As these two old postcards show, the two sides like to have a little fun with each other...
Texarkana: Ass in Arkansas

Texarkana: Ass in Texas

Inside the postal lobby (according to my sources; alas, the lobby is locked on Sundays), the postal retail counter is located on the Texas side of the state line, while PO Boxes (with separate sections for Texas and Arkansas box mail) are located on the Arkansas side of the line. According to the General Services Administration (or GSA, which operates the building and runs this thorough webpage describing the architecture and renovations of the building): Although the postal lobby, located immediately beyond the first floor elevator lobby, has undergone repeated modifications since construction, including the introduction of an inappropriate post office box "hut" and customer corral, it retains much of its original character.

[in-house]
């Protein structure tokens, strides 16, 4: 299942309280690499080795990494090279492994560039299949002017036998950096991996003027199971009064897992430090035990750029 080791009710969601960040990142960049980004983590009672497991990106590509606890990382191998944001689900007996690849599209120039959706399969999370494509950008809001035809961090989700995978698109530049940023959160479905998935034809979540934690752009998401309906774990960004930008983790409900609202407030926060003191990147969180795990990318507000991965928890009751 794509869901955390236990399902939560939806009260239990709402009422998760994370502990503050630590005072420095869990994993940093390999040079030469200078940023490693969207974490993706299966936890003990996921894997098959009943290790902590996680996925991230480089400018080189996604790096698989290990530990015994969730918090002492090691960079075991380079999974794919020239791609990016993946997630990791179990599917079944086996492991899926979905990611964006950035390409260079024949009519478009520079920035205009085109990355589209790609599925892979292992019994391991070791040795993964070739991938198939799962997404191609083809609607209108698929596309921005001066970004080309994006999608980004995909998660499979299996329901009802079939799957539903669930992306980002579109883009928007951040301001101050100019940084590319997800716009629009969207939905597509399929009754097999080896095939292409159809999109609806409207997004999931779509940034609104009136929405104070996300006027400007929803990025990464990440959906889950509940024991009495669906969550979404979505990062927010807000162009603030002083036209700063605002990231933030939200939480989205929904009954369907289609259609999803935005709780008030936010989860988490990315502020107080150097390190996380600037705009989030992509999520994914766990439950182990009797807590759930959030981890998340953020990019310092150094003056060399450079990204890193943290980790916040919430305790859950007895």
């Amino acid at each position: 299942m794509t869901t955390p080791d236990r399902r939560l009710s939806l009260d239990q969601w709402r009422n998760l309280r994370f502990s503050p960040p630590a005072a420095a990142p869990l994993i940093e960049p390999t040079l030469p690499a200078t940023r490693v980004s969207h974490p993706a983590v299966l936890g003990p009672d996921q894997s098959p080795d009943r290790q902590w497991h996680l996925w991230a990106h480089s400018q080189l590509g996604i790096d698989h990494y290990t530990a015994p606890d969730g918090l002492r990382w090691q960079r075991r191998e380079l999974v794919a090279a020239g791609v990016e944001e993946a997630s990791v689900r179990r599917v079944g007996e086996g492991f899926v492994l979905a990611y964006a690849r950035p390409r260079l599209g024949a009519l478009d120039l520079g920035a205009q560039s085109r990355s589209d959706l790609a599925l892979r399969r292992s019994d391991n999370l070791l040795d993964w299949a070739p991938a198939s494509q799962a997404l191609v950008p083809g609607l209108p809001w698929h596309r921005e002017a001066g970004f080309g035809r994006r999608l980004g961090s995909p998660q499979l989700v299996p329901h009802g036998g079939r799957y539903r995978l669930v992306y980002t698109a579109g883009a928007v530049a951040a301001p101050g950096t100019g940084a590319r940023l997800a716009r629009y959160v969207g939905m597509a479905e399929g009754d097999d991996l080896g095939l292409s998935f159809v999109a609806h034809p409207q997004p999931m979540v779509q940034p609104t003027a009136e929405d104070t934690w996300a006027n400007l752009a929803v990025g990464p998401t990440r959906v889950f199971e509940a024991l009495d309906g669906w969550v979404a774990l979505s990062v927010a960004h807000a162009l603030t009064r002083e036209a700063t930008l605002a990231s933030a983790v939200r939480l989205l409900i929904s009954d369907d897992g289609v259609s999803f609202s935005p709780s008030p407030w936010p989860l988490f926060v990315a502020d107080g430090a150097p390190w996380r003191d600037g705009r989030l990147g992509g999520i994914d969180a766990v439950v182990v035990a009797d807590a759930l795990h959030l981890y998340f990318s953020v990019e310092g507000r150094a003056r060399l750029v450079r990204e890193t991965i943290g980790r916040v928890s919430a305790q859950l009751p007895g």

Many photos of the building are available at the GSA's website, though only one includes the post office lobby and the aforementioned "PO Box hut". Sadly, the photos, taken in 2003, were taken with a shoddy camera and are of subpar quality. But, they're all we've got and nonetheless one can get a basic sense of the postal lobby with this picture:

GSA photograph: Texarkana post office interior

From the looks of it one might need to pass through security to enter the postal lobby. It is possible that packages being mailed at the facility must be scanned by security, as is the case at Providence, Rhode Island's downtown Annex Station post office, which also houses federal court facilities.